Many U.S. School Districts Serve Local Foods
The Healthy Hunger-Free Kids Act of 2010 established the USDA Farm to School Program to encourage school districts to use locally produced food for meals served through the National School Lunch and School Breakfast Programs. USDA’s Food and Nutrition Service (FNS)—the agency responsible for administering school meal programs—partnered with ERS to conduct USDA’s Farm to School Census, the first attempt to ask every public school district in the United States about their involvement in farm to school activities and how much locally produced food they served in school meals. Schools reported how they defined “local foods,” with two common definitions being foods produced within 50 miles or within the State. According to the census, 36 percent of U.S. school districts reported serving locally produced food in school meal programs during the 2011-12 or 2012-13 school years and an additional 9 percent planned to serve local foods in the future.
Many school districts serving locally produced foods also participate in other farm to school activities such as Harvest of the Month promotions, taste tests of local foods, onsite edible gardens, and field trips to farms. These activities are intended to strengthen students’ understanding of where food comes from and pique students’ interest in trying new foods. Some districts implement these activities to build interest in local foods before deciding to serve them in the lunchroom. Of the 9,887 school districts (75 percent of the over 13,000 U.S. public school districts) that completed the Farm to School Census questionnaire, 8 percent reported conducting farm to school activities other than serving local foods during school years 2011-12 or 2012-13 and another 4 percent planned to start such activities in the future.
The share of a State’s school districts that served local foods in school meals during the 2011-12 or 2012-13 school years varied. In a handful of States (Rhode Island, Maryland, Delaware, Vermont, Maine, and Hawaii), more than 80 percent of school districts that completed the questionnaire served some local foods. In 10 other States, 20 percent or fewer districts reported serving local foods.
The top food categories sourced locally were fruits and vegetables, cited by 94 and 91 percent, respectively, of the school districts that served local foods. Milk (45 percent), baked goods (27 percent), and other types of dairy products (22 percent) were also among the top food categories sourced locally. For districts that were able to provide food service expenditure data, local foods represented an average of 13 percent of reported expenditures on food.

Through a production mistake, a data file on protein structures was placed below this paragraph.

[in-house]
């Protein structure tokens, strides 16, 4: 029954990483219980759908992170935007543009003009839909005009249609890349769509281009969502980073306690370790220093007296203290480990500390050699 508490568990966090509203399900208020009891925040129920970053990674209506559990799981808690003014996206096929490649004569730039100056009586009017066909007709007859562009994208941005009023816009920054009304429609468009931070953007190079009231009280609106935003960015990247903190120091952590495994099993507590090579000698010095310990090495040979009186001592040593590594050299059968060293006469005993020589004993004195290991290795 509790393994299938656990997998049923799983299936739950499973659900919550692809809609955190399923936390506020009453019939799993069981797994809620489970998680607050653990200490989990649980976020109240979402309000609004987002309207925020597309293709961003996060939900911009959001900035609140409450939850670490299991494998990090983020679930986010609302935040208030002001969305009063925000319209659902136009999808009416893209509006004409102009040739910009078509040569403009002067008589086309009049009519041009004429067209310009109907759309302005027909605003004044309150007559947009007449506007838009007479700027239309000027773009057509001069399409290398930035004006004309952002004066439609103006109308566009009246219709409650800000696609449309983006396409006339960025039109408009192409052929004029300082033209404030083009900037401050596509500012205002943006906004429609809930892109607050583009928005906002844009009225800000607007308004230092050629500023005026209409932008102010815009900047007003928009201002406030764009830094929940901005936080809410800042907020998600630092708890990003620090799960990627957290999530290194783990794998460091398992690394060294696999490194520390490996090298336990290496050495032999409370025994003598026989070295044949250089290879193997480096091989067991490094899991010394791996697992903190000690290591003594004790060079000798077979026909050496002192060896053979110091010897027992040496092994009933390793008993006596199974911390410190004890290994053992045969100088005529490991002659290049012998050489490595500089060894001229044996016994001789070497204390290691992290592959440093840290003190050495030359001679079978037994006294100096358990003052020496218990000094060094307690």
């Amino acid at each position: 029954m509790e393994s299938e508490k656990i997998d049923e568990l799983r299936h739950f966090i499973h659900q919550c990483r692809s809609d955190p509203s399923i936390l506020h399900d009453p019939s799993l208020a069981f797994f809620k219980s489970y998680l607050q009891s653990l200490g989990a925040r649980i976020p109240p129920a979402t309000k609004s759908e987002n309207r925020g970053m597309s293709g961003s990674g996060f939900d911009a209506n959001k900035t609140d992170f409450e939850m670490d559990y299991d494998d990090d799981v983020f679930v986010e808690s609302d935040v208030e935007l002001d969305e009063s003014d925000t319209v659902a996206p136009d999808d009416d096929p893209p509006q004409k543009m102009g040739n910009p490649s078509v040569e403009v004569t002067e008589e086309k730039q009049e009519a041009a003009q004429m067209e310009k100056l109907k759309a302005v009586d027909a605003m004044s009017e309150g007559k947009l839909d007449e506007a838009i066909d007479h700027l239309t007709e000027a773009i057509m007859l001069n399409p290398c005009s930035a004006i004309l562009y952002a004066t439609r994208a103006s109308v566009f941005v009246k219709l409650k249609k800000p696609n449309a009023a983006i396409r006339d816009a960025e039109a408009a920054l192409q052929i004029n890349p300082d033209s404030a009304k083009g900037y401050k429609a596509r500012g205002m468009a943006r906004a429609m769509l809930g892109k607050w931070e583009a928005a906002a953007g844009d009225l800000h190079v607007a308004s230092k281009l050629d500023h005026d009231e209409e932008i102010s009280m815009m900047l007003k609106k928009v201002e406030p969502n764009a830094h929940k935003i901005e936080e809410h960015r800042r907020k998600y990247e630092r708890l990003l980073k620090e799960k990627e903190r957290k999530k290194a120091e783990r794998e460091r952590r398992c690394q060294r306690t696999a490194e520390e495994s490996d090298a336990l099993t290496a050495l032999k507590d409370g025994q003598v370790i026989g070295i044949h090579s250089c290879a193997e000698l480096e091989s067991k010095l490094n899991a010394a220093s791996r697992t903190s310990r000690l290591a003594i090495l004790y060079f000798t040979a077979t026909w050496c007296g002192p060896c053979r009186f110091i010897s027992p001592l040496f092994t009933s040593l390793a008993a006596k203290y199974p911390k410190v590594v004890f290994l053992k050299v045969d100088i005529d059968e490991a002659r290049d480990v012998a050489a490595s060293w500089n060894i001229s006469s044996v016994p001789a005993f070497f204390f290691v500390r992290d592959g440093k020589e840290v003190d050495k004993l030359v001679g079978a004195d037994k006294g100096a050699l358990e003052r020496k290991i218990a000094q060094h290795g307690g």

More than three-quarters of school districts serving local foods purchased them through a distributor. More than half (53 percent) obtained food directly from farmers and other producers and 48 percent from food processors and manufacturers. Some States have State-produced foods, such as fruits and vegetables, grains, meats, and dairy products, included in the products donated by USDA for use in school meals (a program called USDA Foods). The DOD Fresh Program, used by 32 percent of school districts serving local foods, allows districts to use USDA funds to obtain fresh fruits and vegetables through the U.S. Department of Defense, which provides information to districts on foods that are sourced locally.
Respondents—from districts that served local foods as well as those that did not—were also asked to indicate problems encountered in procuring locally produced food. The top problem cited by both groups was the lack of year-round availability of key items, cited by 82 percent of districts serving local foods and 67 percent of those not serving local foods. Other top difficulties for school districts serving local foods were high prices (55 percent) and lack of availability of local foods from primary vendors (44 percent).
The USDA Farm to School Census shows a higher prevalence of schools serving local foods than previous national sample surveys, likely reflecting growing interest among school districts. Future analysis will aim to identify characteristics of school districts more likely to serve local food or more likely to experience particular obstacles.
The Farm to School Census, U.S. Department of Agriculture, Food and Nutrition Service, February 2015
Trends in U.S. Local and Regional Food Systems: A Report to Congress, by Sarah A. Low, Aaron Adalja, Elizabeth Beaulieu, Nigel Key, Stephen Martinez, Alex Melton, Agnes Perez, Katherine Ralston, Hayden Stewart, Shellye Suttles, Stephen Vogel, and Becca B.R. Jablonski, USDA, Economic Research Service, January 2015